(Ge 15:1) After these things the word of the LORD came unto Abram in a vision, saying, Fear not, Abram: I am thy shield, and thy exceeding great reward.
(Ge 15:5) And he brought him forth abroad, and said, Look now toward heaven, and tell the stars, if thou be able to number them: and he said unto him, So shall thy seed be.
(Ge 15:6) And he believed in the LORD; and he counted it to him for righteousness.
(Ge 15:18) In the same day the LORD made a covenant with Abram, saying, Unto thy seed have I given this land, from the river of Egypt unto the great river, the river Euphrates:
Abraham was no more than 86 years old when this covenant was made, for he did not have any descendants at that time (Ge 15:3) and he was 86 years old when Ishmael was born (Ge 16:16). It follows that there is an interval of about 13 years or more between the covenant of Ge 15:18 and the time of Ge 17:1, for in Ge 17:1 we read that "Abram was ninety years old and nine".
(Ge 17:1) And when Abram was ninety years old and nine, the LORD appeared to Abram, and said unto him, I am the Almighty God; walk before me, and be thou perfect.
(Ge 17:2) And I will make my covenant between me and thee, and will multiply thee exceedingly.
In verse 2, literally, "I will make" is "I will give". It is not the same word as in Ge 15:18, in which God "made" not "gave" the covenant. Then, the statement "I will give my covenant" would be interpreted as the Lord saying that he would do his part of the covenant. God's part in the covenant was about the fulfillment of the promises that he made. We can infer that Abraham's part was "walk before me, and be thou perfect" (Ge 17:1). The message to Abraham was that if he did his part, God would do his own also.
(Ge 17:7) And I will establish my covenant between me and thee and thy seed after thee in their generations for an everlasting covenant, to be a God unto thee, and to thy seed after thee.
If we interpret "thy seed" as Christ, the verse refers to everyone in the body of Christ, that is, the believers before Christ came, as well as the believers after Christ came.
(Ge 17:8) And I will give unto thee, and to thy seed after thee, the land wherein thou art a stranger, all the land of Canaan, for an everlasting possession; and I will be their God.
Christ will return with all his saints. At that time the first part of Ge 17:8 will be fulfilled.
(Ge 17:9) And God said unto Abraham, Thou shalt keep my covenant therefore, thou, and thy seed after thee in their generations.
(Ge 17:10) This is my covenant, which ye shall keep, between me and you and thy seed after thee; Every man child among you shall be circumcised.
(Ge 17:11) And ye shall circumcise the flesh of your foreskin; and it shall be a token of the covenant betwixt me and you.
Verse 10 ends the description of the covenant with the words "This is my covenant, which ye shall keep, between me and you and thy seed after thee". Note that the Lord did not give Abraham commandments to keep as part of this covenant, but he simply said "walk before me, and be thou perfect". The covenant required complete submission to the Lord, not an agreement to obey a number of rules. The implication was that if the Lord would reveal his ways or his will in any matter, a person in this covenant would be willing to submit.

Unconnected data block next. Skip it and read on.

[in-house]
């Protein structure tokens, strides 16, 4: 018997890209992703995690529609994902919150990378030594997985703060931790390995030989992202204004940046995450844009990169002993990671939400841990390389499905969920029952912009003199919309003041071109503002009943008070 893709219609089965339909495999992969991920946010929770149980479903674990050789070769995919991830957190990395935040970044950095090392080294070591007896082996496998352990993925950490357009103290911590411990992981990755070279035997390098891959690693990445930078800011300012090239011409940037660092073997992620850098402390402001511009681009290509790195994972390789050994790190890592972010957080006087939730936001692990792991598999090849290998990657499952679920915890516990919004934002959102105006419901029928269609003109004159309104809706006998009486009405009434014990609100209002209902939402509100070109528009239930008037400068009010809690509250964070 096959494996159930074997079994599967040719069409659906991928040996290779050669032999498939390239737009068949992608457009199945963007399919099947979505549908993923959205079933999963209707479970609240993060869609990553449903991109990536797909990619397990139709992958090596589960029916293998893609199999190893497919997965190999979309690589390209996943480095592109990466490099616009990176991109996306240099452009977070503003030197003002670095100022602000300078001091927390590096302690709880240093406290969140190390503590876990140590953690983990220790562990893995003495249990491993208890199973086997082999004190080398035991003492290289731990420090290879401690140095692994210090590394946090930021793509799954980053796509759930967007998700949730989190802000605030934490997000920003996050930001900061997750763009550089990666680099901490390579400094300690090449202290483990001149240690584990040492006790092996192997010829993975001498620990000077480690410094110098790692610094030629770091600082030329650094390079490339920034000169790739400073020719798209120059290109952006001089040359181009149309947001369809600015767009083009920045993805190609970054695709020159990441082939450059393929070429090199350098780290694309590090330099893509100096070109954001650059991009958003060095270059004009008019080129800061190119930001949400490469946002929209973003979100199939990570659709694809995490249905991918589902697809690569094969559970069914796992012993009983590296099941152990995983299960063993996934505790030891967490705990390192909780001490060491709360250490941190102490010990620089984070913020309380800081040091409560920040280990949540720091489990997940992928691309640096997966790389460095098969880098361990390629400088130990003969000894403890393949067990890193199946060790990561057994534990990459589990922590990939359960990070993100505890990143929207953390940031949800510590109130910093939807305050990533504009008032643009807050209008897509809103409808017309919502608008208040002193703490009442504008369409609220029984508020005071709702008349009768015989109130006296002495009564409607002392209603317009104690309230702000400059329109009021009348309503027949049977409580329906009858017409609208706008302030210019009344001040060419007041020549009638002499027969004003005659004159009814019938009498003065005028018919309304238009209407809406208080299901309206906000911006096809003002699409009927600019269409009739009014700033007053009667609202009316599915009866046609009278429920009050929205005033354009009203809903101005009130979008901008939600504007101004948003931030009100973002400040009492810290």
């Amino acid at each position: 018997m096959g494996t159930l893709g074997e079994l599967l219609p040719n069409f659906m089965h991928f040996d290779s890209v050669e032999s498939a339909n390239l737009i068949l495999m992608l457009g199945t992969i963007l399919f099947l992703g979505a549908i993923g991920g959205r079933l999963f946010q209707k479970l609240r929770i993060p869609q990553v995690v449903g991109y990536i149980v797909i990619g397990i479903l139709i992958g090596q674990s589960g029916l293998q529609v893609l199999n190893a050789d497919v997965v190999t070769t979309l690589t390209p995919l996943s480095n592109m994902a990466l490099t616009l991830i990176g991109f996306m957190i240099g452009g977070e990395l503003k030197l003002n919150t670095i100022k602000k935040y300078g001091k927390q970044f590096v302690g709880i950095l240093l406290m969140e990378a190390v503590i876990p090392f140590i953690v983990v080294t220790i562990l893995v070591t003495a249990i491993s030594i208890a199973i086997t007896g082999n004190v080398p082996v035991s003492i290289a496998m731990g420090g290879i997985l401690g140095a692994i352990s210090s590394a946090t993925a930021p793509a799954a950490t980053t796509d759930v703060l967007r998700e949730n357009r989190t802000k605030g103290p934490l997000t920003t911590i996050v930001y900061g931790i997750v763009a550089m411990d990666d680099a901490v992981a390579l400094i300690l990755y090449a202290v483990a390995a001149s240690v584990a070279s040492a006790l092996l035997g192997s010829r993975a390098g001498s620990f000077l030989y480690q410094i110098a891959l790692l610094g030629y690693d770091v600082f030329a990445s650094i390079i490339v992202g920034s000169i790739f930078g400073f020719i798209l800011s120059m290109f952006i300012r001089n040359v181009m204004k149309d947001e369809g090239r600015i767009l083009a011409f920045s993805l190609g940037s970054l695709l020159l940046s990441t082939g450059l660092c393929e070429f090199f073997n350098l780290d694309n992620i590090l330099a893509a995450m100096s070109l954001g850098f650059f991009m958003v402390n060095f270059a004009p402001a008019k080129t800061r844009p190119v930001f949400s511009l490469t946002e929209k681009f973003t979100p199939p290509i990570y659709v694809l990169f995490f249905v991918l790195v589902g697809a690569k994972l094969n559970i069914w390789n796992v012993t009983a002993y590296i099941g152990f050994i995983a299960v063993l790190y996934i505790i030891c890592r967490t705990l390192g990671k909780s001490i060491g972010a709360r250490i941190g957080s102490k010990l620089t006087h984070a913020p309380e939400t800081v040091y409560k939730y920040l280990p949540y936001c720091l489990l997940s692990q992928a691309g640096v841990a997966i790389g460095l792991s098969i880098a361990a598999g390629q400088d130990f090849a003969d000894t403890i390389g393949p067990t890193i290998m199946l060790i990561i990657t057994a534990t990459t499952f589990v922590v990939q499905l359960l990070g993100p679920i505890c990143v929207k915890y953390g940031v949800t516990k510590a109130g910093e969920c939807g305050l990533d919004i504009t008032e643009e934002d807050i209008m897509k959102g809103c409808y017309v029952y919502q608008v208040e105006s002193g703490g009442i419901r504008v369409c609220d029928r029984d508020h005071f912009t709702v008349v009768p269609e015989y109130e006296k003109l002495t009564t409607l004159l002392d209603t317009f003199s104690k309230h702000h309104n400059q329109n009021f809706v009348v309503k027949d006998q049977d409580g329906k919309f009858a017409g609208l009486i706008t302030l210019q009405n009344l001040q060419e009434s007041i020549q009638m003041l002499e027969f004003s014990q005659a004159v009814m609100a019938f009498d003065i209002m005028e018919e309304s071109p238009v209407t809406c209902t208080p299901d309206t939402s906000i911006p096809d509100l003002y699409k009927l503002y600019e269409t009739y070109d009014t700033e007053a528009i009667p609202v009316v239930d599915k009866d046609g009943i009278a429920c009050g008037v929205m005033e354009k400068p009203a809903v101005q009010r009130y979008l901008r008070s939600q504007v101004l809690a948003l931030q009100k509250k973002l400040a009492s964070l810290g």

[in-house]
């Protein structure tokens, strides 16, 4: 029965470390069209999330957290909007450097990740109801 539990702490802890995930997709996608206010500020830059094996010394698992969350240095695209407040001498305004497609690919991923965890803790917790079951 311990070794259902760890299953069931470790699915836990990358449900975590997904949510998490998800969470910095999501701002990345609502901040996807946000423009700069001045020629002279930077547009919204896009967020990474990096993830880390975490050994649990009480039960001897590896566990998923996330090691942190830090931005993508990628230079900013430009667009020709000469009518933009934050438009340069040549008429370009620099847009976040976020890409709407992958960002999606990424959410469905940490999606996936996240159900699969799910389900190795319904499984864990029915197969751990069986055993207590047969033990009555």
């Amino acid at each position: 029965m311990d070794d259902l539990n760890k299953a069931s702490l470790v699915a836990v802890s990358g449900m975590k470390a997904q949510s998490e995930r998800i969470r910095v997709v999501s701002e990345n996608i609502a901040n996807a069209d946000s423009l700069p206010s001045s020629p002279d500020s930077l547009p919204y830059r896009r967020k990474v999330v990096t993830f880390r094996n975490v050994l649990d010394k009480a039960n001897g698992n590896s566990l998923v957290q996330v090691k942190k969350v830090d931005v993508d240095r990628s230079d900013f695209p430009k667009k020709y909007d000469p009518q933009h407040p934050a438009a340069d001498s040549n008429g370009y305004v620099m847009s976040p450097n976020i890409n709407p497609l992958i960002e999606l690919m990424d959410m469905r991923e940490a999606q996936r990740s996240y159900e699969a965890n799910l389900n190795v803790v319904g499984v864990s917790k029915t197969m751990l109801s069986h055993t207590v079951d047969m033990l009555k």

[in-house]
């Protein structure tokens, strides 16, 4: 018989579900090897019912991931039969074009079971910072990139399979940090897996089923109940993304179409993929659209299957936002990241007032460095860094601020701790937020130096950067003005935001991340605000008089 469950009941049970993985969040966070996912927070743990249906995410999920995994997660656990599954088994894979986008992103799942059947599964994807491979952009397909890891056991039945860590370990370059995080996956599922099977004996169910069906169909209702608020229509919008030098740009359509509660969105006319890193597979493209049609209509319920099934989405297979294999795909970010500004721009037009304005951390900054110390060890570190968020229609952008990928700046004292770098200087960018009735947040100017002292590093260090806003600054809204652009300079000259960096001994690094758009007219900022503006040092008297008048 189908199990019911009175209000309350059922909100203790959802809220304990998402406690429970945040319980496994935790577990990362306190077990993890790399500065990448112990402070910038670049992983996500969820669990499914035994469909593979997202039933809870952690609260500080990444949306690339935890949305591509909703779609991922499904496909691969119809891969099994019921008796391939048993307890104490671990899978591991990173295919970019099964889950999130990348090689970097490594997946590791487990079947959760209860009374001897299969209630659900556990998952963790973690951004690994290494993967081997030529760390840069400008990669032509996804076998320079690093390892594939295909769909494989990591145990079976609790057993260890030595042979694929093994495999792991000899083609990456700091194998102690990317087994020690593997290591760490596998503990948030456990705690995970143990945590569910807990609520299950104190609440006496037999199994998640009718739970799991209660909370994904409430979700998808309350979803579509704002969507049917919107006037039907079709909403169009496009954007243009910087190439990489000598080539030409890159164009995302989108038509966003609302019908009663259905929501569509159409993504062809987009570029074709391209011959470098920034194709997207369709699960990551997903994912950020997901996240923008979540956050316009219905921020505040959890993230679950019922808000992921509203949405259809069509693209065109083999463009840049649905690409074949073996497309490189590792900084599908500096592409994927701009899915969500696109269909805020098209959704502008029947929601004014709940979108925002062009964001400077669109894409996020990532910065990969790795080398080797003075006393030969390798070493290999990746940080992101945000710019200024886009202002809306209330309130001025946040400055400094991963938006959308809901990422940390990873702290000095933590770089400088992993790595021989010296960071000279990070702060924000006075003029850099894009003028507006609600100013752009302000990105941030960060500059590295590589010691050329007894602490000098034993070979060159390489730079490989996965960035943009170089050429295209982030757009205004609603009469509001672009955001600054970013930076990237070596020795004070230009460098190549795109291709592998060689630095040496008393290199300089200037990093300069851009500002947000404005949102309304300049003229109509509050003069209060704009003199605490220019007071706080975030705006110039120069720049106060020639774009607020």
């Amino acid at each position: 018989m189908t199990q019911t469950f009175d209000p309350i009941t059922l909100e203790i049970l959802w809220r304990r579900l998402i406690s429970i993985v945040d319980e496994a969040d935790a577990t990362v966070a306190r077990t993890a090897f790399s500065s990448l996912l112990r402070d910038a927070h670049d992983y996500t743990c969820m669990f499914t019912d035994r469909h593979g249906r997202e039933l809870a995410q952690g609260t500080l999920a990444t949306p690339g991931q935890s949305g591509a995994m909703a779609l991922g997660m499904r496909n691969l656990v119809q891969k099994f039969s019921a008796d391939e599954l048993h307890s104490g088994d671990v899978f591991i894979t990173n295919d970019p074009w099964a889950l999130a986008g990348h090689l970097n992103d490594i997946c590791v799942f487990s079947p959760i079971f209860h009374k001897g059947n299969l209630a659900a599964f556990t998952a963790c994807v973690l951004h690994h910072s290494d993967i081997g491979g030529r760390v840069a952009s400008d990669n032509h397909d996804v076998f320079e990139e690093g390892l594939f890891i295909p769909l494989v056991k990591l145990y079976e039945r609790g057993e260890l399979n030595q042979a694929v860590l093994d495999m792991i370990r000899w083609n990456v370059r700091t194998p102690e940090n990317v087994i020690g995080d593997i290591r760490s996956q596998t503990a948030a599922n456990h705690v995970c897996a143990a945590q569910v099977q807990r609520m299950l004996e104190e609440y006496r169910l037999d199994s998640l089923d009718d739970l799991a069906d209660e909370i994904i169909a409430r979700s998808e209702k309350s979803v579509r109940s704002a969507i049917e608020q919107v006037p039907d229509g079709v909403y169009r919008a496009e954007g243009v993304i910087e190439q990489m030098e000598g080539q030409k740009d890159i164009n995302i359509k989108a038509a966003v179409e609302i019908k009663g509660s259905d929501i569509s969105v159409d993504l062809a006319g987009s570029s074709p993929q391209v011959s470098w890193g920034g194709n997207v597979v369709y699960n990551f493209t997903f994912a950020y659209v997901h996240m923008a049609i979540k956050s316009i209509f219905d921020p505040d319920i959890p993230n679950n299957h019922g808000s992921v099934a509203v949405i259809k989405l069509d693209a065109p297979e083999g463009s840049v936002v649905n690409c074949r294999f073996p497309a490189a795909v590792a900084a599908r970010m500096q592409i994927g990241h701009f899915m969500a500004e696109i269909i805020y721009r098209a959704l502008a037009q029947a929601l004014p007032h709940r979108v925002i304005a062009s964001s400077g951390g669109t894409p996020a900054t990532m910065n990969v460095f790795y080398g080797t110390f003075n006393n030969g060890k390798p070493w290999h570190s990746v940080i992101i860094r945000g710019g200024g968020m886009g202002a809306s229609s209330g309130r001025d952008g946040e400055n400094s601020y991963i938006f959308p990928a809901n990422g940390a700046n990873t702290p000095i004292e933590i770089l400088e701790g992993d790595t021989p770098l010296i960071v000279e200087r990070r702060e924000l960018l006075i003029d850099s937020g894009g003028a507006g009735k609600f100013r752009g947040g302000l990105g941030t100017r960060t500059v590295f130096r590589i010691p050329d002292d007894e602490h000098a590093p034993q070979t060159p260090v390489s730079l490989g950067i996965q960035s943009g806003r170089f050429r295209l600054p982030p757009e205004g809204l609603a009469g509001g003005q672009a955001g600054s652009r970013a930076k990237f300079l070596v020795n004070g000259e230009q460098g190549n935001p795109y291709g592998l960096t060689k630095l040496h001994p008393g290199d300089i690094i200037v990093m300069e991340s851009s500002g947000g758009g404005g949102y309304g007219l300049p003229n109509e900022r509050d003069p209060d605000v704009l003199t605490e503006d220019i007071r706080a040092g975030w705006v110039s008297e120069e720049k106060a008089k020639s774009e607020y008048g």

We read "Every man child among you shall be circumcised. And ye shall circumcise the flesh of your foreskin; and it shall be a token of the covenant betwixt me and you." Note that the word translated "man child" means "male". The manner in which the text is phrased suggests that the statements "Every male among you shall be circumcised" and "And ye shall circumcise the flesh of your foreskin" are not describing the same thing. Indeed, the Scripture indicates clearly that outward circumcision alone was not sufficient to please the Lord. He was looking for a circumcision of the heart (Lev 26:41, De 30:6, Jer 4:4, Jer 9:26). Then, it would appear that the circumcision of the heart is mentioned in "Every male among you shall be circumcised", while verse 11 introduces the circumcision of the flesh as a sign of the covenant. One who would not circumcise the flesh was to be "cut off from his people; he hath broken my covenant" (Ge 17:14). Such a person would break the covenant because he would refuse to do something that the Lord said that should be done. The circumcision of the flesh was not part of the covenant, but was given after the covenant, as a sign. On the other hand, submission to God was part of the covenant. Therefore, anyone who would rebel would break the covenant. The Lord gave the circumcision of the flesh for that time. We no longer see it required in the New Testament (1Co 7:18-19, Col 3:11). "Circumcision is nothing, and uncircumcision is nothing, but the keeping of the commandments of God" (1Co 7:19). While circumcision of the flesh was not part of the covenant with Abraham and is no longer required, submission to God, which was part of the covenant, remains. An interesting observation is that in Hebrew the word for "male" is spelled like the verb "to remember". According to Strong's Dictionary, the word for "male" properly means "remembered". Interpreted this way, the statement "Every male among you shall be circumcised" can be understood as saying "Everyone among you who is remembered shall be circumcised". Associating those who are remembered with those who are saved and interpreting circumcision as the circumcision of the heart, this passage would remind us that everyone who is saved (male or female) must be inwardly changed, that is, he must have the heart circumcised (Col 2:11). In the Old Testament we read
(De 10:16) Circumcise therefore the foreskin of your heart, and be no more stiffnecked.
One who is not stiffnecked (one who has submitted himself to God) is circumcised in heart.
(Ro 2:29) ... circumcision is that of the heart, in the spirit, and not in the letter ...
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